Advantage CAC in Jurisdiction Overlap with Ministry of Public Security

Even six months after CSL implementation, major questions remained regarding overlapping jurisdiction. (See DigiChina’s earlier outline of six emerging systems.) The law set forth a new system for protecting CII, but it also reaffirmed an existing and inescapably overlapping system run by the MPS—the Multi-Level Protection Scheme (MLPS).

According to industry sources, MPS has been advocating that CAC repurpose the MLPS’ cybersecurity requirements, rather than establishing a parallel regime for CII. CAC has insisted that its new system would not “conflict with, duplicate, modify, or lower the requirements set forth by the MLPS Baseline Requirements Standard.”

Recent events suggest CAC’s authority is increasingly clear in this area. On June 27 the MPS released the draft Cybersecurity Multi-Level Protection Regulation (MLPS 2.0 for short), an upgraded replacement of the original 2007 MLPS measures. The new document assigns primary regulatory leadership to the Central Commission for Cybersecurity and Informatization, CAC’s recently elevated parent, seating it above MPS, which is designated a “competent authority.” This proposed language suggests CAC will have the upper hand in settling divergent views regarding the boundary between rules for CII and the evolving MLPS.

Substantively, the draft MLPS 2.0 document would potentially cover companies that did not previously fall under the scope of MLPS by expanding the scheme to cover all network operators rather than just key industry systems or government agencies. In addition, it lowers the threshold for Level 3 status in the graded ranking, a level where requirements including enhanced monitoring by the MPS, third-party certification, and annual reviews kick in. There is an apparent shift toward more audits rather than self-reporting by companies.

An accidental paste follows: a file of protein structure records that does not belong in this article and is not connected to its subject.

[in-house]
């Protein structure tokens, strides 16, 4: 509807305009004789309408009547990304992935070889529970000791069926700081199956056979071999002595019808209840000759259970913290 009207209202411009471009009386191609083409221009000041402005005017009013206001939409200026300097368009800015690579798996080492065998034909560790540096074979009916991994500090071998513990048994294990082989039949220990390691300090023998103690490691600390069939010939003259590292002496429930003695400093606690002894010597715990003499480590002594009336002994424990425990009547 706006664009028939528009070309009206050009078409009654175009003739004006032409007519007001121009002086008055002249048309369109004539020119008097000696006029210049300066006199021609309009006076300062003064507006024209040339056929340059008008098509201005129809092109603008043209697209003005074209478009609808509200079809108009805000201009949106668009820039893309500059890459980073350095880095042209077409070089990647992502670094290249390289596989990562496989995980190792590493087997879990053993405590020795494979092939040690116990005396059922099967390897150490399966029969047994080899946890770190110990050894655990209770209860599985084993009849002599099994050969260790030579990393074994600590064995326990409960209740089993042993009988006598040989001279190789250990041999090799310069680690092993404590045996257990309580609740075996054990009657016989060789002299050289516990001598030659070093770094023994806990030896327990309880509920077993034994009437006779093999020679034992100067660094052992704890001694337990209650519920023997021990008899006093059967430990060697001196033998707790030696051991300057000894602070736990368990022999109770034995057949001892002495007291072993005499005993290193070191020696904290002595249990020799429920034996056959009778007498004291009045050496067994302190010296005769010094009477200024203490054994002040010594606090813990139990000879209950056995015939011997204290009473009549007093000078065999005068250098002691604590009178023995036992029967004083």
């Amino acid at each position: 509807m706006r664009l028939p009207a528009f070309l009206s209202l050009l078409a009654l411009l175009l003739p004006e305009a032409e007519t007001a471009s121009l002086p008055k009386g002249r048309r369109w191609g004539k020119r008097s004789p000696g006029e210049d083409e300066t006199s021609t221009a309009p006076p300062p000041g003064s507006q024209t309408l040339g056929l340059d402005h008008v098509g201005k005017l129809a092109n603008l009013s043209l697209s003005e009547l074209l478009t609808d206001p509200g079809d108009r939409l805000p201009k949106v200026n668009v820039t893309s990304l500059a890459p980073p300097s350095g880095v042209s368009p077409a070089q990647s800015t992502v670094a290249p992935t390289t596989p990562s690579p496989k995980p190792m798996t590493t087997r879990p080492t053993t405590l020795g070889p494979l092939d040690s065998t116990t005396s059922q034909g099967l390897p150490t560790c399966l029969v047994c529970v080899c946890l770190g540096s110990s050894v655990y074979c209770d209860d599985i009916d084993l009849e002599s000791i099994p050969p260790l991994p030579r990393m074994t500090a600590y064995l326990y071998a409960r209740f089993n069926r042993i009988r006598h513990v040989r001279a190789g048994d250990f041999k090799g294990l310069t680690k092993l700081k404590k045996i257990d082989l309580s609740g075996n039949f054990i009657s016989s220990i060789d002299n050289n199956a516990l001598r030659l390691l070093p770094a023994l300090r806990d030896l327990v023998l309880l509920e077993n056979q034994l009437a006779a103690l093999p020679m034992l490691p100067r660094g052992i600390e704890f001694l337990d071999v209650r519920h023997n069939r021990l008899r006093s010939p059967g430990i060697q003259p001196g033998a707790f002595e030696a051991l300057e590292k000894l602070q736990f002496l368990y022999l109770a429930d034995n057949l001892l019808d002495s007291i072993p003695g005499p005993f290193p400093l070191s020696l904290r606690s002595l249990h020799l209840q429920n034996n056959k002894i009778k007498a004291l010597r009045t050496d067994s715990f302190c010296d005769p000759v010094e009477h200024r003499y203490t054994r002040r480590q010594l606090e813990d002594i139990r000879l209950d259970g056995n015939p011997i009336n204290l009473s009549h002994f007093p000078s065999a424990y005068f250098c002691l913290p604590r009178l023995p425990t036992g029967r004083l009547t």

Protecting Personal Data a Particular Priority

There has been an increasing emphasis on how personal information (PI) is managed in the year since the CSL took effect. The government has issued its first standard with granular rules for how personal data is collected, used, processed, and shared—the Personal Information Security Specification. The standard, though officially nonbinding, has already been cited by authorities targeting violations by major companies, including the Alibaba-linked Ant Financial.

The banking industry became the rare sector to issue its own guidelines for data governance in March. A statement by the China Banking Regulatory Commission linked the need for such measures to the massive amounts of client data now involved in core functions of financial institutions. Even the new MLPS 2.0 regime now stresses the importance of PI protection with seven separate articles addressing network operators who illegally leak, sell, or share PI without authorization.

Together these developments underscore a growing recognition that China needs some framework for personal data as part of the broader effort to govern China’s digital economy and address citizen concerns about privacy.

Yet, implementation and enforcement of new PI rules is likely to be somewhat ad hoc and subject to political jockeying, because there is still much debate around data ownership, privacy, and the development of emerging technologies like AI. This debate was on display recently at the Global Mobile Internet Conference in Beijing, where Chinese and foreign experts held a roundtable devoted to “the contradiction between data sharing and privacy protection.”

These and other developments in Chinese cyberspace and digital economy regulation represent a broad effort to manage the challenges and opportunities posed by digital technologies, a task that will never be fully complete. New America’s collaborative DigiChina project, now more than a year old, will continue to monitor trends, controversies, and key texts in this crucial area of governance for China and the world.